We have a solid beginning, not just because of the money we’ve raised, but because we’ve gotten to know each other better. We’re entering these years of construction and (frankly, some) inconvenience with a clear sense of what it’s ultimately all about: supporting each other, building community, and making sure what we have, all these friendships and all this love, will be available to others long after we’re all gone. 

Who was St. James the Less? No one really knows. He was one of the 12 disciples, we know that much. He was probably called “the Less” because there was another James among the 12, who’s mentioned in the Bible a lot more than ours. That James became known as James the Greater. 

Some traditions say that our James wrote the New Testament letter of James, which is historically doubtful but, were it true (and it could be), ours would be perhaps the best saint you could have. Because that letter is all about love, and doing good by others, and being a sincere person, whose faith isn’t just a matter of profession, but action. Whether or not our James wrote the letter, his thoughts in that letter describe our parish well.  

James the Less is perhaps best known for his obscurity. I like to think he represents the vast majority of Christians, whose lives we know very little about, and yet who did so much. 

Countless millions of nameless men and women can call St. James the Less their patron. Like the many who sat in these pews. Some, we’re lucky to have a memory of from the plaques on our walls, or because we see their names on the gravestones, or they have a room named after them--Isom, Spencer, Hyatt, Crane, Bleecker, of course Popham. We’re grateful to all of them for the outsized effort they made to make this church what it is.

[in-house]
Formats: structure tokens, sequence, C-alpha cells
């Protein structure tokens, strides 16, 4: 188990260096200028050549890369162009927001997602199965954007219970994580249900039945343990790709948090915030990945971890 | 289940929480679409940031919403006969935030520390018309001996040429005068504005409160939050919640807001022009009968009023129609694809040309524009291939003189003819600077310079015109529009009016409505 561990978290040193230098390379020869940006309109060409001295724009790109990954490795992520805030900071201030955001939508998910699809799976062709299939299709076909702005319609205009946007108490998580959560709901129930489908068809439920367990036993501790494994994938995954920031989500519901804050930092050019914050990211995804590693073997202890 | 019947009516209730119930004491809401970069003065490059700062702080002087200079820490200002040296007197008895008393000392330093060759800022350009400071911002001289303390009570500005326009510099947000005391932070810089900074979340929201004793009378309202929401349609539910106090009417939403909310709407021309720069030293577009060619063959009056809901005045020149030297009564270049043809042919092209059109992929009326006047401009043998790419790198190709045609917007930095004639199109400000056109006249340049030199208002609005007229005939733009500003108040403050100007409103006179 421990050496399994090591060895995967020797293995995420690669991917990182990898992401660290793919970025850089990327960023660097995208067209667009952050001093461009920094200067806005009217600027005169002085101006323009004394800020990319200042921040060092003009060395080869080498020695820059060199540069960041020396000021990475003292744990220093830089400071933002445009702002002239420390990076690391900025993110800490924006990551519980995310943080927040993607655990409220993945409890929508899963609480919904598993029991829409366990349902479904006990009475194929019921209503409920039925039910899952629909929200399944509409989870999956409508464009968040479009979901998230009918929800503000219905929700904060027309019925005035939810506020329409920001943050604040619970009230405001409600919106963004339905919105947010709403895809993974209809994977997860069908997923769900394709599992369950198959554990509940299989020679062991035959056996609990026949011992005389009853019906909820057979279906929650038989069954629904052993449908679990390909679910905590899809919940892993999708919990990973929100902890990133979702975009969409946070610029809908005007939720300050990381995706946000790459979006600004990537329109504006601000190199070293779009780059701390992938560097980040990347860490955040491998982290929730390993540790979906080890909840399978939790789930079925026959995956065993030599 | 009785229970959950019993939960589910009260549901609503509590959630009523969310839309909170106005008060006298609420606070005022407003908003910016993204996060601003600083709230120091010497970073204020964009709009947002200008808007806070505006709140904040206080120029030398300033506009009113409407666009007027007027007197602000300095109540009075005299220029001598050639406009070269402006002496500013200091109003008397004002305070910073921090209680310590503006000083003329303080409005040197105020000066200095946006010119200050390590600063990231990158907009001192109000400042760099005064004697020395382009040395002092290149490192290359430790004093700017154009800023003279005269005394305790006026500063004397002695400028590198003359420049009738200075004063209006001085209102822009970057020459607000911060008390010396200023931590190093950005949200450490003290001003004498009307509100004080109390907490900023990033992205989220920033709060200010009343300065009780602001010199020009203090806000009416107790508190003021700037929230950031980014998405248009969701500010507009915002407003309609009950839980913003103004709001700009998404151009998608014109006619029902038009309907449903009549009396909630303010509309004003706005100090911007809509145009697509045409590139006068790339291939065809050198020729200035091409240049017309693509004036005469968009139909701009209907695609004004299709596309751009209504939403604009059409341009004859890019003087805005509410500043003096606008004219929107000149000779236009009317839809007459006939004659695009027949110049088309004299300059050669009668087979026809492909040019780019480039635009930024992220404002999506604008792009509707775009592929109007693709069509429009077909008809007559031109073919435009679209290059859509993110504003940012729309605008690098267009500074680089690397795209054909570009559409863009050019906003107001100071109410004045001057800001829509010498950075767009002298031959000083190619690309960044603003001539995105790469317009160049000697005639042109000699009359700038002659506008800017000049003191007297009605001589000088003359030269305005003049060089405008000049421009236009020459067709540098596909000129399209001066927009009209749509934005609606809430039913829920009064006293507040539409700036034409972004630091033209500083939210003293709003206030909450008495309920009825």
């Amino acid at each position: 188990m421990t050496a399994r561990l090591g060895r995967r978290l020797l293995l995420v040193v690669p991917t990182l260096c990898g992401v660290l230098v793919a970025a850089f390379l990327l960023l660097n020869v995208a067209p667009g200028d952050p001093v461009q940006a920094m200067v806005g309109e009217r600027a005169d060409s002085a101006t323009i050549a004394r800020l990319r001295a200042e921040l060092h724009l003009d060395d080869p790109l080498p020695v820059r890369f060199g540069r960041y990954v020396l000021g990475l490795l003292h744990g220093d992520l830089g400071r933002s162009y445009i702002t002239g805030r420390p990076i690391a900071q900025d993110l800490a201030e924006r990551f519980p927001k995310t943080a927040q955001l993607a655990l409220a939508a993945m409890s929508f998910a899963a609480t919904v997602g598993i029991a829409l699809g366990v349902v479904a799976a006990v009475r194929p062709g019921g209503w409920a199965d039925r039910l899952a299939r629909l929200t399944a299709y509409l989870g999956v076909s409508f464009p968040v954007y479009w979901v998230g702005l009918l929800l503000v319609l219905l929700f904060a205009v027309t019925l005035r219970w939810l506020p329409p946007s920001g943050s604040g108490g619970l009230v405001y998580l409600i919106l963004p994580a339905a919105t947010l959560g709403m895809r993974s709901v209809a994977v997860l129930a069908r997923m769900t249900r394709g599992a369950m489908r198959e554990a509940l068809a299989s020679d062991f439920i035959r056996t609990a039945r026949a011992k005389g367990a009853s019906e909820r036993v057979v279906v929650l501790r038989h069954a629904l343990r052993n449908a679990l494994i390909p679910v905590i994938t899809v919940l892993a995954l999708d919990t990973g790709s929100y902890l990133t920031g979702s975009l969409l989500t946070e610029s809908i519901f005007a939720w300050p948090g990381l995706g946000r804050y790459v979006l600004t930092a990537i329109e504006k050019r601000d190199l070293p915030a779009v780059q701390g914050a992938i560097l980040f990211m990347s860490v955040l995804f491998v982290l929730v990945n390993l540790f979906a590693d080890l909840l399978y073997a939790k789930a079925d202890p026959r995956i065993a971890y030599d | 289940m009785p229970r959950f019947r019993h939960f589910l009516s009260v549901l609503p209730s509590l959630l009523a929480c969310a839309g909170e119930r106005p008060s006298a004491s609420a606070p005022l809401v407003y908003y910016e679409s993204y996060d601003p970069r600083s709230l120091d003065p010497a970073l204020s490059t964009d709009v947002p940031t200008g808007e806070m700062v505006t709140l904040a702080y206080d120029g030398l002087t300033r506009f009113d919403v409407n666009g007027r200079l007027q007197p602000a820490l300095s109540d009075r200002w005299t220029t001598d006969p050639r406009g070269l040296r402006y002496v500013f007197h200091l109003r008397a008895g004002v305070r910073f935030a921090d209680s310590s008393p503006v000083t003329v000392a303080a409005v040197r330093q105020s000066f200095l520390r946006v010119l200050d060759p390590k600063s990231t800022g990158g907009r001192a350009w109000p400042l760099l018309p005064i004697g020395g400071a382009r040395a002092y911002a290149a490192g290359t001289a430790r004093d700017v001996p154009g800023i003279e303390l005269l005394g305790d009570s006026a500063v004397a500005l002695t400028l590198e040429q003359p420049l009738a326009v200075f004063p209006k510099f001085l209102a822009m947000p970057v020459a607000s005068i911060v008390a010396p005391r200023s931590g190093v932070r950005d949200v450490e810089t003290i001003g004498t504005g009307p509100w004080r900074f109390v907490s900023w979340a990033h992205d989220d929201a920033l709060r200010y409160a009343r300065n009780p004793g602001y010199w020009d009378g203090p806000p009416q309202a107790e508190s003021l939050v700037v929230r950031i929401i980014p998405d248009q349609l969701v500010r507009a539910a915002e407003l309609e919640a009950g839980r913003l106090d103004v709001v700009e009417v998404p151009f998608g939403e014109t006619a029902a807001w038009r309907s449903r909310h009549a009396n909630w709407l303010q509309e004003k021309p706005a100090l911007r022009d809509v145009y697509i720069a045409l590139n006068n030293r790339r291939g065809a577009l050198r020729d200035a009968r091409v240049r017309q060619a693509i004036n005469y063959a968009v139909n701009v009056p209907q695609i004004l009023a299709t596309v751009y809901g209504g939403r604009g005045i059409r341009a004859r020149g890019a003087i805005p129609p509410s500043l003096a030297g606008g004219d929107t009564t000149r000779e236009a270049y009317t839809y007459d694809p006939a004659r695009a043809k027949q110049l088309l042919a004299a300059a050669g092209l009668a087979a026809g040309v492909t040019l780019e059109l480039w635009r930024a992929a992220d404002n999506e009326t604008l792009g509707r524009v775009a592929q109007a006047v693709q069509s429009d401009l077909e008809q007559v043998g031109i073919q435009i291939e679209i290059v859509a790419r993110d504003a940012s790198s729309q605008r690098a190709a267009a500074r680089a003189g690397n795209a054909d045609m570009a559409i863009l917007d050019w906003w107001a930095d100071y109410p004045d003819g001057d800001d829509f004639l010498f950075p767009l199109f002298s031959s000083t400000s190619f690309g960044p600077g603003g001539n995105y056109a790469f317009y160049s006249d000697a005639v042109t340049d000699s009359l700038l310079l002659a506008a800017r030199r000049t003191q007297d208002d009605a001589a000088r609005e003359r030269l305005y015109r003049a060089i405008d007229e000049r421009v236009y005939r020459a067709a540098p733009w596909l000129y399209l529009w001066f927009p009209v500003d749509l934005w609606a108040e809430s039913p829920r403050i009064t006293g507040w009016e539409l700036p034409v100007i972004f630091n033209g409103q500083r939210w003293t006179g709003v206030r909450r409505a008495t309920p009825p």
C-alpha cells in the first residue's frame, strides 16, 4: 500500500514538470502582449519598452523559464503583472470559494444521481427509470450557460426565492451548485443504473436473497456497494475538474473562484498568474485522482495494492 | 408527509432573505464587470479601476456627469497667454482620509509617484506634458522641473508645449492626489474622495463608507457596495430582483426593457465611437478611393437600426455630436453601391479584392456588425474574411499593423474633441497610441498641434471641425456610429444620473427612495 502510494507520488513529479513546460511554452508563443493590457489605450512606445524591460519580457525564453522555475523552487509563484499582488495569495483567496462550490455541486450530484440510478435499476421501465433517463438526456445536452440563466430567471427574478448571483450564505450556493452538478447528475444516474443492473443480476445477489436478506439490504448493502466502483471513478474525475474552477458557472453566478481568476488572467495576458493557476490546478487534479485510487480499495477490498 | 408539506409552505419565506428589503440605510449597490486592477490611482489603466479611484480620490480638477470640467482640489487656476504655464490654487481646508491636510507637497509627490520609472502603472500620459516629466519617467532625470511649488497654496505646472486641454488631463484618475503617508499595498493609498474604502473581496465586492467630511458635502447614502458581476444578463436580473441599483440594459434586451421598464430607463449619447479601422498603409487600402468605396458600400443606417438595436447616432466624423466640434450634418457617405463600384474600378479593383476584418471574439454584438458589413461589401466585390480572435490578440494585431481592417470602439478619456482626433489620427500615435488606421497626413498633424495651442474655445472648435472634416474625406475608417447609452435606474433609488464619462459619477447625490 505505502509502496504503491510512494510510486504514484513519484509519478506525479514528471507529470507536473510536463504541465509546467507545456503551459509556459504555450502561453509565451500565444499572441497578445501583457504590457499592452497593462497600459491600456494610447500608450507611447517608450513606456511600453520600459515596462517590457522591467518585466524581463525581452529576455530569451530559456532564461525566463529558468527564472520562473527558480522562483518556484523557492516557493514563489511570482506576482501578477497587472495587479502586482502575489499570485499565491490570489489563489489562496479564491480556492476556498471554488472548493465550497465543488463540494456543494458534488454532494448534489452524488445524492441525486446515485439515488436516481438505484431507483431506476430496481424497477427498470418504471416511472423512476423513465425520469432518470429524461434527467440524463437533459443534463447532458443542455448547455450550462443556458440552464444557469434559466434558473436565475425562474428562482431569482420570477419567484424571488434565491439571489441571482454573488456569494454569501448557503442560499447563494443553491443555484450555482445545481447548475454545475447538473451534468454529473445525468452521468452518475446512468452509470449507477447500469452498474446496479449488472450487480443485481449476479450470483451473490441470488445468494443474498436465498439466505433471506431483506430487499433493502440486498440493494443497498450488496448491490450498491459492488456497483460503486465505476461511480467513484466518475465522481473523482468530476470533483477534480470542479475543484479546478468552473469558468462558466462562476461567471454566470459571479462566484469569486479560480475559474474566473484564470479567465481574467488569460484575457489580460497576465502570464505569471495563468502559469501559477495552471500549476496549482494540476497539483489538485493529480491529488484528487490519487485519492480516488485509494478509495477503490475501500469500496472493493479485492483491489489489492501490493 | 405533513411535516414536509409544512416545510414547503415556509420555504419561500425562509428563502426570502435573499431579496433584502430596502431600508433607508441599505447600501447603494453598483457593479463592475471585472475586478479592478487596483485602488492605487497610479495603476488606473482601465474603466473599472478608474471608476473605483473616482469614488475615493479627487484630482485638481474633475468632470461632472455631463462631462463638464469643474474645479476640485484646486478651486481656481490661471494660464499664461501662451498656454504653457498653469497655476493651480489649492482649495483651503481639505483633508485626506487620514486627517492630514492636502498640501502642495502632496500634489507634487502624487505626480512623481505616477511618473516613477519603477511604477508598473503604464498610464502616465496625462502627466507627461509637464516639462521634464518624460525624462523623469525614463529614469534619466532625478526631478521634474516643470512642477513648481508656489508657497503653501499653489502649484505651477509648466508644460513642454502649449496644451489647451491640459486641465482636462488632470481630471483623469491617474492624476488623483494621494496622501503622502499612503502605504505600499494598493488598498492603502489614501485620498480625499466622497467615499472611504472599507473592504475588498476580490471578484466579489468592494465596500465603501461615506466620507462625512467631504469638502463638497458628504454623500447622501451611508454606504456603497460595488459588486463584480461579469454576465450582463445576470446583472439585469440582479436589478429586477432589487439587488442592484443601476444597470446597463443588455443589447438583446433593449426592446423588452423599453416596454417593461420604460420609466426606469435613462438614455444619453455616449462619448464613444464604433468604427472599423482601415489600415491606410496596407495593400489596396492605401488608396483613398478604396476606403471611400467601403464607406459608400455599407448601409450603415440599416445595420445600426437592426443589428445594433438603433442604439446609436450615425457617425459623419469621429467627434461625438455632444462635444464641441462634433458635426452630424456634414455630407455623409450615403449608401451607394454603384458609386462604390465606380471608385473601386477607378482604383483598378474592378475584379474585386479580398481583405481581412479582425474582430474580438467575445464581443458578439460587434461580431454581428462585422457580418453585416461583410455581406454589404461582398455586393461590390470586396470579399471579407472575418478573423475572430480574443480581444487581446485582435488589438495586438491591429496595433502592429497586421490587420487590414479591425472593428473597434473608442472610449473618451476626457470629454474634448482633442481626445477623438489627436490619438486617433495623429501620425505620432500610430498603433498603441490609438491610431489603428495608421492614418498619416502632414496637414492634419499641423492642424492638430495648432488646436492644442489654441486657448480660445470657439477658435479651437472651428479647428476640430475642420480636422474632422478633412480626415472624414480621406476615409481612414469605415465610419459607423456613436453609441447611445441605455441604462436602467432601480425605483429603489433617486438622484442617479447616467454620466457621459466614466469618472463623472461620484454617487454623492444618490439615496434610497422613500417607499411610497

But there are so many more we’ll never know. There always are in churches. They read at this lectern, they set the altar on Sundays, they taught church school and sang in the choir, sat around vestry tables, planned and gave to capital campaigns. They kept our church running in their generations so that we could be here in ours. 

The vestry had a retreat yesterday and we reflected briefly on our name. We all liked the humility of being named after a lesser-known saint. But then someone said, these are the people who run churches, who keep them going. And he’s right. 

Today our names are published. We’ll keep doing that for a while. Some names will be on plaques, memorialized, if they agree to that. And I’m so grateful. We’re all grateful. But all of us, in time, will be part of a prior, faceless, mostly nameless generation. Even plaques fade into the background. And we’re fine with that. With James, we’re the Less. It’s in our name, it’s our identity. It’s one continuous reminder of our place in God’s scheme of things. 

Yet, James was one of the twelve. The “less” among the greatest. So there’s that. So maybe it’s OK today to celebrate how extraordinary this parish is. And to be proud of this amazing thing we’ve done, together.